There are a lot of ways mindfulness can be explained and a lot of things that mindfulness brings into your life


But the most compact way is by saying mindfulness (watch the video version here) brings you in the here and now. This sounds very abstract as I can imagine.

How can you be in the moment?


The easiest way to do that is by being aware of your senses: touch, smell, sight, sound, taste. You can’t taste your breakfast from yesterday anymore. Your mind can recall the memory, but it can’t relive the experience. An experience is felt by bodily sensations and those are only felt in the here and now.

Touch your clothes, focus on the sounds around you, look at the space you are in. This is what defines this moment. Now you are in the here and now.

Mindfulness can help your mind to focus on the here and now. 

Our mind is not wired for that. This is very important to understand. It is not you. It is not you who isn’t able to concentrate. This is the case for every mind. In mindfulness they call it the monkey mind.

The mind is made to solve problems, more specific, practical problems. It will solve them or it will remind you about all the problems that aren’t solved. That’s the reason why you keep thinking about your problems, unfinished to do lists, worries…

Sadly, it will apply the same rule for emotional problems. These kind of problems can’t be solved just by thinking practical about them. They need time and they need space. Two things the mind doesn’t like. See where this is going?

So, it is crucial to train our mind to not always play the first violin. It’s better to not give it so much power.

Think about this: There will always be unresolved issues in your life. So you got the choice for either think about them and always stay in your head, or you choose to not think about them all the time and enjoy the here and now while it’s happening. 

The majority of the time you are doing just fine. In this moment you are fine. So let’s assume that it will stay that way and get into our experience right now. Our minds wants certainty. But there is no such thing.

We can’t stop our mind from doing or wanting this.

What we can do is retrain ourselves to choose where our attention will go.


When you practice mindfulness meditation, that is what you are doing. Learning to concentrate on what you are focusing on. And when your mind is wondering, keep bringing it back to your focus point. An thankful focus point is our breath. Your breath says a lot about your stress level. It can tell you if you are stressed or not. Besides it is something you always carry with you, so you can always fall back on it to monitor stress relief.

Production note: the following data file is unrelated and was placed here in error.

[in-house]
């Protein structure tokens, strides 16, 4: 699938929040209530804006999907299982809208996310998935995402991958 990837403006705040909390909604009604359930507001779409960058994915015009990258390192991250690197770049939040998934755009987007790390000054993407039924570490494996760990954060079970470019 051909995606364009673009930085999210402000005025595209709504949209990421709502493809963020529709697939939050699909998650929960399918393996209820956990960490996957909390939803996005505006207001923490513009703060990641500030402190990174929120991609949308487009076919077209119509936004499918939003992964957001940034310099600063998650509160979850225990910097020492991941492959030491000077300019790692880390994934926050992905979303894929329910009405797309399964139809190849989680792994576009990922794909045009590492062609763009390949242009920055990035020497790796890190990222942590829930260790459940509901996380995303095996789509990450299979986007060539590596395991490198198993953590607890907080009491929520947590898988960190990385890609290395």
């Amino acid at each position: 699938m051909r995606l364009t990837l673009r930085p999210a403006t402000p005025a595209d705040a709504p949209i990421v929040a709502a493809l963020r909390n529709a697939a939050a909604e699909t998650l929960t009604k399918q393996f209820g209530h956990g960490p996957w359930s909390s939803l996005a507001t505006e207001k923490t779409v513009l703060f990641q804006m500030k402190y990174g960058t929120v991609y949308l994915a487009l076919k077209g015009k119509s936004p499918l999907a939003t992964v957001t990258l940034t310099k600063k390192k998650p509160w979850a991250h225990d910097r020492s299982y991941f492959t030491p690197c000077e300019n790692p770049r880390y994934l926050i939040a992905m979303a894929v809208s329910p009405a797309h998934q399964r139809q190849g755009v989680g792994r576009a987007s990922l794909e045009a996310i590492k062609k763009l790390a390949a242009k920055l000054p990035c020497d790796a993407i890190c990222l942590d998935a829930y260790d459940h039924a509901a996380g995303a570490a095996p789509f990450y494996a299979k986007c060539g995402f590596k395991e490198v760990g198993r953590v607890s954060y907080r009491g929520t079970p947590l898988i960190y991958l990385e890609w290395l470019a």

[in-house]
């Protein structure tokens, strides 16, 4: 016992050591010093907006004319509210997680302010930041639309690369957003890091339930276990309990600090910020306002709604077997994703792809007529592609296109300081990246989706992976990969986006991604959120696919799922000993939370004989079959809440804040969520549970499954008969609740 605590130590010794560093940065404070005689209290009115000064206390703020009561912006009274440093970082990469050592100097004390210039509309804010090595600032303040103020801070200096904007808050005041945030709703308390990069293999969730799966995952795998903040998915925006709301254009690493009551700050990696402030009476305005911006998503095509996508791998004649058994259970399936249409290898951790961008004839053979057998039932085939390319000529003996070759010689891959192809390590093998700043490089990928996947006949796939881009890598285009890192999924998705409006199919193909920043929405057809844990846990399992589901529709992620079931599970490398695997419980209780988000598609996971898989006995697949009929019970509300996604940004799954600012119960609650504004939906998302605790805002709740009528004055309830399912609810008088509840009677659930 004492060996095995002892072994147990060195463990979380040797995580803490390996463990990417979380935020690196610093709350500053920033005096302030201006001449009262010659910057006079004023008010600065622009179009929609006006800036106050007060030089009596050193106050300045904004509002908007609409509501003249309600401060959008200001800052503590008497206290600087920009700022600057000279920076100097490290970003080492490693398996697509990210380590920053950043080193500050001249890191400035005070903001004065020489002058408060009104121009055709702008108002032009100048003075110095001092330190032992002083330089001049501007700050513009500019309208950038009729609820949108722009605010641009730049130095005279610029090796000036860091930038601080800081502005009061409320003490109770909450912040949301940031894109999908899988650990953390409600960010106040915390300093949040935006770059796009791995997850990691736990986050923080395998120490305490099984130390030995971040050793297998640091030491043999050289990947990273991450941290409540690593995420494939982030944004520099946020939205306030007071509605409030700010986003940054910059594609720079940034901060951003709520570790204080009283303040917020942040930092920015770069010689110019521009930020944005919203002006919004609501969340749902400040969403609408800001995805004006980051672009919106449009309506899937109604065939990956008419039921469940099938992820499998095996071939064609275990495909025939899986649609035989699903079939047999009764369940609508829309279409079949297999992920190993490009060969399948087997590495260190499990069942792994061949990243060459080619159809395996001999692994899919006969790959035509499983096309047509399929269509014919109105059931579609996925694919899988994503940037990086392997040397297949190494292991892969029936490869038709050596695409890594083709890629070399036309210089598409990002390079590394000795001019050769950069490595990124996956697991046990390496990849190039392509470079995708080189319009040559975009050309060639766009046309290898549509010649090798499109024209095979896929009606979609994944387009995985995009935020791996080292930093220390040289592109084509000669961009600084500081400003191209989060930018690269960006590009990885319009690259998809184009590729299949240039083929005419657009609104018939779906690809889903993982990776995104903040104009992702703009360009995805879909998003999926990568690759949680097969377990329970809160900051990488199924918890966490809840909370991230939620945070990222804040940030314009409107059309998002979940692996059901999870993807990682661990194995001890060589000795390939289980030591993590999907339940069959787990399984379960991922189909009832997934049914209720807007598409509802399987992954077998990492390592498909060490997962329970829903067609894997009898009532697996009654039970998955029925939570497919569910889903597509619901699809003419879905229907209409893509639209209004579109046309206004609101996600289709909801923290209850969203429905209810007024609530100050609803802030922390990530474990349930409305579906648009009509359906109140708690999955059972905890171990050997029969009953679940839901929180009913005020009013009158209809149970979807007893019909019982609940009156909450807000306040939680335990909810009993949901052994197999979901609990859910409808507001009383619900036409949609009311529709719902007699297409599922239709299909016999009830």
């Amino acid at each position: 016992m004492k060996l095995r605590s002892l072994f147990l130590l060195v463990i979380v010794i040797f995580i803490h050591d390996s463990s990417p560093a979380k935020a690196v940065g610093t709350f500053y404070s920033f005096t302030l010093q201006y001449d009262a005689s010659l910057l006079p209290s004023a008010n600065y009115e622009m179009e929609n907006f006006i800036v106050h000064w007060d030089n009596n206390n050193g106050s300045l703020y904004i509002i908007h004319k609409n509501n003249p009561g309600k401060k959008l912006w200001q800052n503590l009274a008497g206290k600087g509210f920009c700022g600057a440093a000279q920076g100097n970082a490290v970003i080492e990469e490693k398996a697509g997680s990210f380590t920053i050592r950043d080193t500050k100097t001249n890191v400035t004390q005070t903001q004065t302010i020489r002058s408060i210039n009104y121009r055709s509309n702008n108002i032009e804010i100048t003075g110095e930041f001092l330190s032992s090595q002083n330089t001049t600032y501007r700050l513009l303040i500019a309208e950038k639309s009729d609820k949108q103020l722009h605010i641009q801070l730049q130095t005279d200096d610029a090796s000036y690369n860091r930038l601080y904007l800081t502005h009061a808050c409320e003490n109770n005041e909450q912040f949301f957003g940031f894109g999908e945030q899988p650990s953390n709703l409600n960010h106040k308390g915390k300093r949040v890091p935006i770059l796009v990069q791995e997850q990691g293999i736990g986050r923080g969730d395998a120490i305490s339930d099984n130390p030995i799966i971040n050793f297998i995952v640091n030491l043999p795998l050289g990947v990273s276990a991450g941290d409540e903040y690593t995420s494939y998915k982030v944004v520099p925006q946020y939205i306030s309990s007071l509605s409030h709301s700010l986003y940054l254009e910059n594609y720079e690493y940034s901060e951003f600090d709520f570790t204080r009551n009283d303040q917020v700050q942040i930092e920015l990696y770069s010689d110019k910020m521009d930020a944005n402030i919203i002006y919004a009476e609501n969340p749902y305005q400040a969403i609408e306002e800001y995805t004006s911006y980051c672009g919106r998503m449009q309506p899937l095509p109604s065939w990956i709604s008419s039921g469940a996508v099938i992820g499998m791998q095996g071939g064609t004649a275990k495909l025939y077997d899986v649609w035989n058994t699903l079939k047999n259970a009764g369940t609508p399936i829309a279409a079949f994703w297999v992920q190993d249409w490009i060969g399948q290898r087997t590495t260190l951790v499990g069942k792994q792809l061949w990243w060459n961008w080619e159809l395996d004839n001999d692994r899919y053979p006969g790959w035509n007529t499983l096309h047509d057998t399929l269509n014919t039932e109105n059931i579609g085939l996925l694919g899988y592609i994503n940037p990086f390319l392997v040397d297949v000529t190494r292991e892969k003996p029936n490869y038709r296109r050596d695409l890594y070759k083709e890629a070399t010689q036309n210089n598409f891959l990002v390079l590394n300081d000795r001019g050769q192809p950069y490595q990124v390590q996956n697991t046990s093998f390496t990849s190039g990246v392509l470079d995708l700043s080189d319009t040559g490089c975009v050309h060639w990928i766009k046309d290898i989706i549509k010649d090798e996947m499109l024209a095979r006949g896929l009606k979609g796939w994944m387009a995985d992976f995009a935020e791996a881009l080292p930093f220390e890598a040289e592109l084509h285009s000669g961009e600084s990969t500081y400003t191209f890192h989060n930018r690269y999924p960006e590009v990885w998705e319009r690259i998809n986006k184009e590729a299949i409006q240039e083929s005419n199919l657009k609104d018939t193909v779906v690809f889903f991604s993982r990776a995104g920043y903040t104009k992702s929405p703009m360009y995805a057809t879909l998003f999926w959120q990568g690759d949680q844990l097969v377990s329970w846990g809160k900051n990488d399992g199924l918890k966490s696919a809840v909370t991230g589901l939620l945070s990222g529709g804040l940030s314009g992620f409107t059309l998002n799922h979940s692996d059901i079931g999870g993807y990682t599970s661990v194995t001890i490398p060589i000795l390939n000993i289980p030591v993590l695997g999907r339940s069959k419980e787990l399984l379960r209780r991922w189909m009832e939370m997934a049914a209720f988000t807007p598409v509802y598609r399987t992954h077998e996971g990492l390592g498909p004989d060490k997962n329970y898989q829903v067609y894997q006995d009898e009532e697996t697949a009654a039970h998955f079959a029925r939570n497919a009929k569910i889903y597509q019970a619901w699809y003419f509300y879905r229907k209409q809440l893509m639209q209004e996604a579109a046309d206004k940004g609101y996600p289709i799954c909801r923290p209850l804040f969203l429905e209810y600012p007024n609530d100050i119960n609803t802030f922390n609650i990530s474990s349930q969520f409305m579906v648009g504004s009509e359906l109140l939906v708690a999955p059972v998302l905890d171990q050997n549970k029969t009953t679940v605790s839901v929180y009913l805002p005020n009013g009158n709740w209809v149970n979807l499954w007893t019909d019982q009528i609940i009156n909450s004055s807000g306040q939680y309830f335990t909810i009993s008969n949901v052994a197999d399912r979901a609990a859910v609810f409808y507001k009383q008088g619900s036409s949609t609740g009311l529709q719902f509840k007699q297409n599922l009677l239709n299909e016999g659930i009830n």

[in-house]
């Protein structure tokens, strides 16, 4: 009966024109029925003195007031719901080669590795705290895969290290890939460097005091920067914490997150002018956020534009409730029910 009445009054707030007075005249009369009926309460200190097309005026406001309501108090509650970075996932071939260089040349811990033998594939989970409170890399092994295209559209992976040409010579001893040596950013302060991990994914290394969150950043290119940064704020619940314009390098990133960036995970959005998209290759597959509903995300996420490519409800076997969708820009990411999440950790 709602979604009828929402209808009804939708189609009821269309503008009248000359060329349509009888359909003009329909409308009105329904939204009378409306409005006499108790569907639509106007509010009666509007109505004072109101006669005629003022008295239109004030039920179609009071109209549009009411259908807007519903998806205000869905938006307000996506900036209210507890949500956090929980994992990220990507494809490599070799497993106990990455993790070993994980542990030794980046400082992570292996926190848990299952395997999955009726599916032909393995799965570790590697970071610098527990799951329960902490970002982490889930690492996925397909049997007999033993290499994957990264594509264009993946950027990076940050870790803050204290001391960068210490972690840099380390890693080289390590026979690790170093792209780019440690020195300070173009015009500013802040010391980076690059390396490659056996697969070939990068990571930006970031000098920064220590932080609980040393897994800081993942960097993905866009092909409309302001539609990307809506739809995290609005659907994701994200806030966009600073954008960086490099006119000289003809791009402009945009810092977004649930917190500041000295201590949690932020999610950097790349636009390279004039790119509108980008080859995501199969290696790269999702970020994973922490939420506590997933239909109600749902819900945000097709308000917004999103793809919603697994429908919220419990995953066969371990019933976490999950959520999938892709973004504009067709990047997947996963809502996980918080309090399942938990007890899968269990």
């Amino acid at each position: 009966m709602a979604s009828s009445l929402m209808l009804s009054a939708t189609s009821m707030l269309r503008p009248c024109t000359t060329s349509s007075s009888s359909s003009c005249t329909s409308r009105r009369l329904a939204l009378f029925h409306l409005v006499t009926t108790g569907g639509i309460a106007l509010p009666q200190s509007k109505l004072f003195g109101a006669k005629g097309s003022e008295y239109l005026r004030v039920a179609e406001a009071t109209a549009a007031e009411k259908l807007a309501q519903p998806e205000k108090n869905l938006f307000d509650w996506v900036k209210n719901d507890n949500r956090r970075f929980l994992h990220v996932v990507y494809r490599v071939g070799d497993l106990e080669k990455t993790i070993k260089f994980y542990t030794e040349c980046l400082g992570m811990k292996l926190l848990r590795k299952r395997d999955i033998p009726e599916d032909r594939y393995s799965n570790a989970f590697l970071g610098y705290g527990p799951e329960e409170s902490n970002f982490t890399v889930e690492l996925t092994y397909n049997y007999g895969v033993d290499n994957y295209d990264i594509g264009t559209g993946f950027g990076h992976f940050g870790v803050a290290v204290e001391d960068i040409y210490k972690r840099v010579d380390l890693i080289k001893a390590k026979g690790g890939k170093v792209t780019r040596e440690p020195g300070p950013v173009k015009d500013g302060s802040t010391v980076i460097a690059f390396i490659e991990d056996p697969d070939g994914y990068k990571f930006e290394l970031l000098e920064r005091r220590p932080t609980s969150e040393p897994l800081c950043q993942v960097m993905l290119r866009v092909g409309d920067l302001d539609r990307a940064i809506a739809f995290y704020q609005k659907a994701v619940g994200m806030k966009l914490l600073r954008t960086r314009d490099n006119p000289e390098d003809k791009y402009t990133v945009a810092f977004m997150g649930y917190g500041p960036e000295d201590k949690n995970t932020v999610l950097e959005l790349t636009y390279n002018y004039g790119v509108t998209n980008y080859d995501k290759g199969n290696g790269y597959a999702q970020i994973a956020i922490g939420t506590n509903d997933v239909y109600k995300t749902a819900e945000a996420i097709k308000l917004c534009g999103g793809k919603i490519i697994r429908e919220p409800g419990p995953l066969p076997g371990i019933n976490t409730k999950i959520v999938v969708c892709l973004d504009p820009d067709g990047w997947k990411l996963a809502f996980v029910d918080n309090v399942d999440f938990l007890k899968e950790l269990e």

I like to use the metaphor of a car coming down the street. When this happens, you notice the car and you just let it pass by. You won’t jump in front of the car to stop it, nor will you jump into it. You allow it to pass. This is how you look at thoughts that you don’t want to follow. No fighting, no changing, just allowing.

The first phase of mindfulness is always learning to concentrate.

Then when you are able to concentrate more, that where phase two kicks in. Your mind is now much more quiet. And it looks like this glass with mud or sand where you kept stirring into. Now you learned to stop stirring, and guess what, the mud and sand is coming down and the water is clear.

Clarity. You start having insights about you and your life. And that’s where the fun part is. Now you learn new things about yourself because you can hear your intuition. It was there all along, but because of the chatter in the mind, you couldn’t hear it.

Be patient. Learning to be mindful is learning a new habit. It takes time and practice. 


So, how do you get started?


There are two types of exercises: formal and informal. Formal are the meditations, it is something that you add to your day that wasn’t there before. Informal means that you do activities you already do in a mindful way. For example driving, showering, dishwashing,…

Formal exercise are the core. They really get you into the habit. Start easy, let’s say 5 or 10 minutes a day. Do it when you just woke up or right before bed. It is easier to create a habit this way.


After a while, you can add informal exercise by picking one activity that you want to do mindful that day. Let’s say showering. Focus on your senses when you do this. Be in the moment. That’s all you need to do.

To add on, if you are more mindful about your senses, then you will ruminate much less. Which leads to more positive thoughts and at their turn provoke pleasant emotions. This helps you to feel more joy on a regular basis! Isn’t that amazing? 

Mindfulness meditation can support you in getting to know yourself better and making the right decisions in your life.

In the here and now, happiness is to be found

When get more experienced, you can add the Breathing break. This is a very short meditation, used to tune into your body. To know how you are feeling and what you need to keep your energy level up. I added the link to this meditation at the bottom of this post. Just as the first meditation to start with, the Focused breathing meditation. 

I would like to add some literature as well. It really helps you to soak up the philosophy of mindfulness and practice it in your life.

The most important thing is to practice. 


When you know a lot, but don’t apply anything, nothing will really change. When you apply what you know, everything will change. 



Information to get you started:

Link to the Breathing break: https://www.youtube.com/watch?v=uMM6ZAfDT4E

Link to Focused breathing meditation: https://www.youtube.com/watch?v=CSfhtBElbTA

For books: The power of now – Eckhart Tolle, Mindfulness – Mark Williams, The mindfulness solution – Ronald Siegel

Picture by Lesley Guarez


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